It would be hard to improve on the site of the National Gallery. Yet, before and after it arrived at Trafalgar Square, many thought it should be elsewhere. Some wanted it squeezed into the British Museum. Others suggested a move to South Kensington, or Burlington House in Piccadilly. But in 1824, when it was about to begin life in a house in Pall Mall, a young Whig spoke out. "To be of use," he said, "it must be situated in the very gangway of London... accessible to all ranks and degrees of men". Such a democratic vision has not always prevailed. The house in Pall Mall had belonged to John Julius Angerstein, a major collector and one of the founders of Lloyds. After his death, a circle of connoisseurs, fearing the collection would be sold, persuaded the government to buy part of it as the basis for a national collection.
Britain was a long way behind other European countries in the creation of public art galleries. Timidity on the part of crown and parliament went hand in hand with the general feeling that the arts should depend on private initiative. But patriotism was a significant motive; and when the Gallery opened in 1824 the Earl of Liverpool, then prime minister, was a trustee.
Nevertheless, its role remained unclear. Was it to satisfy an existing taste for Old Masters, to provide artists with models of excellence, or to reach a broad audience, including the poor? Welcomed in some quarters - Benjamin Haydon pronounced it "the greatest step since the Elgin marbles" - it was resented by others. John Constable, a great believer in nature, feared it would encourage a deadening perfectionism.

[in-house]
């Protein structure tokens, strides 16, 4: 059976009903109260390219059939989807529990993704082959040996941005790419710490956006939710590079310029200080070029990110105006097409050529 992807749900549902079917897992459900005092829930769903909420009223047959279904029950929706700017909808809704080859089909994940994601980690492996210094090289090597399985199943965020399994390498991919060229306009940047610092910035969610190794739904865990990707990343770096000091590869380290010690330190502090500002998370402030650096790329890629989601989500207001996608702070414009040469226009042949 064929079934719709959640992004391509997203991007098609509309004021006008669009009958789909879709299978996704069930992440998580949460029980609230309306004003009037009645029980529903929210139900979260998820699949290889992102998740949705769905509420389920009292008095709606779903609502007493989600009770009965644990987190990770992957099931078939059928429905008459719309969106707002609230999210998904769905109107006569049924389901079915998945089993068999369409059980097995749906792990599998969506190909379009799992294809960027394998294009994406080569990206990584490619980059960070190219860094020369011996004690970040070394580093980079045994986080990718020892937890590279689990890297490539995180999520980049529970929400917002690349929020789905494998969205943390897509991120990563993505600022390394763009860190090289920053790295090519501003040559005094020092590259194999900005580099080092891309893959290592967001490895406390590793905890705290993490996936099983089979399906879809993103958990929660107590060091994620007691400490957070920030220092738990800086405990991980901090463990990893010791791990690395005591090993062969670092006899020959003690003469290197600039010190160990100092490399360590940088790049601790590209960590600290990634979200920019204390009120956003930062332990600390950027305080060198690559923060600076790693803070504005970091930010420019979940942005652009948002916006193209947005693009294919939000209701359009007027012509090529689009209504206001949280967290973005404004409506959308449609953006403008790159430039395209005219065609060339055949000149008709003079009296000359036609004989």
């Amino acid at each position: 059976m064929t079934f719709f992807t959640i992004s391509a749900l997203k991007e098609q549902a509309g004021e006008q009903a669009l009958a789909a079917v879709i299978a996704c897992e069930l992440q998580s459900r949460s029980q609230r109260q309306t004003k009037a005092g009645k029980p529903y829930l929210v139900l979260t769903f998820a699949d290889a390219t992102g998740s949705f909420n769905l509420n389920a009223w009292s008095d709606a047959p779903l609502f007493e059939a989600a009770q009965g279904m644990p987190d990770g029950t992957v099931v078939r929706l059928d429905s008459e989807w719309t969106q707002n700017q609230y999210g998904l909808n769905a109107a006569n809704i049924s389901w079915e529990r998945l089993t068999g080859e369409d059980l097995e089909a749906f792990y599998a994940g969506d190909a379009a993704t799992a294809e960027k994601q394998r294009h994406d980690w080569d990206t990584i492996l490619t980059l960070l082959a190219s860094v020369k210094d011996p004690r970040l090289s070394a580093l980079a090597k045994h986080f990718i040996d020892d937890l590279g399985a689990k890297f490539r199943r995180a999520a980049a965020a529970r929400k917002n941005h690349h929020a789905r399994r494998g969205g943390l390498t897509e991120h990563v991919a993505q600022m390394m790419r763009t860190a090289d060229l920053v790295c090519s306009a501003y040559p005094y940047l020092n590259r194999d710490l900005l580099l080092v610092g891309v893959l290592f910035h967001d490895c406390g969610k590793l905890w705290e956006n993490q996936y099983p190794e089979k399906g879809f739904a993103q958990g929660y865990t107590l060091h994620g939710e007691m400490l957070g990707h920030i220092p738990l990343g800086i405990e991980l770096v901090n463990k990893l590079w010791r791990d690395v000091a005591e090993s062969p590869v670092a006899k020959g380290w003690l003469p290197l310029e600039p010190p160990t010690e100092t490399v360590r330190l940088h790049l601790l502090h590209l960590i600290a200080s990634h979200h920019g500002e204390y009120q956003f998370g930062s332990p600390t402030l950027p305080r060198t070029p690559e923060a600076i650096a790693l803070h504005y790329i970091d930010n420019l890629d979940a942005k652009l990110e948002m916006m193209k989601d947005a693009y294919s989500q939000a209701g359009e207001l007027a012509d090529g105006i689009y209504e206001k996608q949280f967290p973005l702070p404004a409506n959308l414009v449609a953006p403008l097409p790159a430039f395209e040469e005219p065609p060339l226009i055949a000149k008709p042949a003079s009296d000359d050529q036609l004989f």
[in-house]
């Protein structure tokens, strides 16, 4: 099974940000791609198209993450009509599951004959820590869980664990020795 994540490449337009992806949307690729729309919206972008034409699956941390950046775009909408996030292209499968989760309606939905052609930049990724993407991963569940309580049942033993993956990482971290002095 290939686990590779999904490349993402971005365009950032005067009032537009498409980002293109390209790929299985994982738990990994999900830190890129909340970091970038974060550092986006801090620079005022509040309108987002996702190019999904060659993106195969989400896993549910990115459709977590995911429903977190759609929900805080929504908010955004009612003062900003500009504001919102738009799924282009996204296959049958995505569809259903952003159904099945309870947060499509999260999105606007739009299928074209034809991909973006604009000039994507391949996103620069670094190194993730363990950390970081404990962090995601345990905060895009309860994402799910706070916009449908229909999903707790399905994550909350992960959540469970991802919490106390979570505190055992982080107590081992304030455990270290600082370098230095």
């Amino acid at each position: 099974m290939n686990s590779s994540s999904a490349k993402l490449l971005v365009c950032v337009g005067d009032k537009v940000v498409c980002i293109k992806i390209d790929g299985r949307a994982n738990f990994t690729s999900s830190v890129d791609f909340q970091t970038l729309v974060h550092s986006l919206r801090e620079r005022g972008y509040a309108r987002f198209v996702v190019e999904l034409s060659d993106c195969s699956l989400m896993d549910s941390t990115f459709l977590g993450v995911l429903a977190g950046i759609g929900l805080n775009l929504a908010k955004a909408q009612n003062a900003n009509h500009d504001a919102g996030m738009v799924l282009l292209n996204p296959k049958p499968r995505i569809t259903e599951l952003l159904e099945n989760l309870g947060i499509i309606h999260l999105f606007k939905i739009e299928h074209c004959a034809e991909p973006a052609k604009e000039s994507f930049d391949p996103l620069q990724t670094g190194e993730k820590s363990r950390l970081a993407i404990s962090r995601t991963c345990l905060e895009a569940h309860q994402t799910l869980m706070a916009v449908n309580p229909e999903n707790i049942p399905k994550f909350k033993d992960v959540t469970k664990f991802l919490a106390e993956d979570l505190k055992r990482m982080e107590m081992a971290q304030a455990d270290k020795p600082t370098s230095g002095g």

Meanwhile, owing to gifts and acquisitions, the collection outgrew the Pall Mall house. So the Gallery moved to the north side of Trafalgar Square, into a long low building designed by William Wilkins. It was, Pugin said, too mean and utilitarian, but over the years it was expanded and enhanced.
A central tension remained, brought to the fore by acquisitions. Should the paintings have intrinsic merit as objects of beauty, or carry art-historical significance? Should they appeal to a narrow social class, or fulfil an educative purpose? This tension troubled the relationship between trustees and directors. The former tended to disregard the director's knowledge. Offers of gifts or loans were bungled.
Charles Saumarez Smith, former director of the National Gallery, brings a nice detachment to this short history. It does not replace Jonathan Conlin's fuller account, but offers a useful complement. Saumarez Smith is particularly good on the architectural history and neatly summarises each director's contribution. Detail is telling.
Kenneth Clark filled the director's office with his own private collection and kept his salary cheques in his desk drawer, uncashed. The scholar-director, Martin Davies, known as "Dry Martini", always carried a string bag with his oranges and library books. Charles Eastlake's Continental journeys in the 1850s hugely benefitted the collection, but it was his art-historian wife who acquired a nickname – "Lago Maggiore" - because of her girth. Only an institution keenly aware of its primacy could arrive at nicknames as good as these.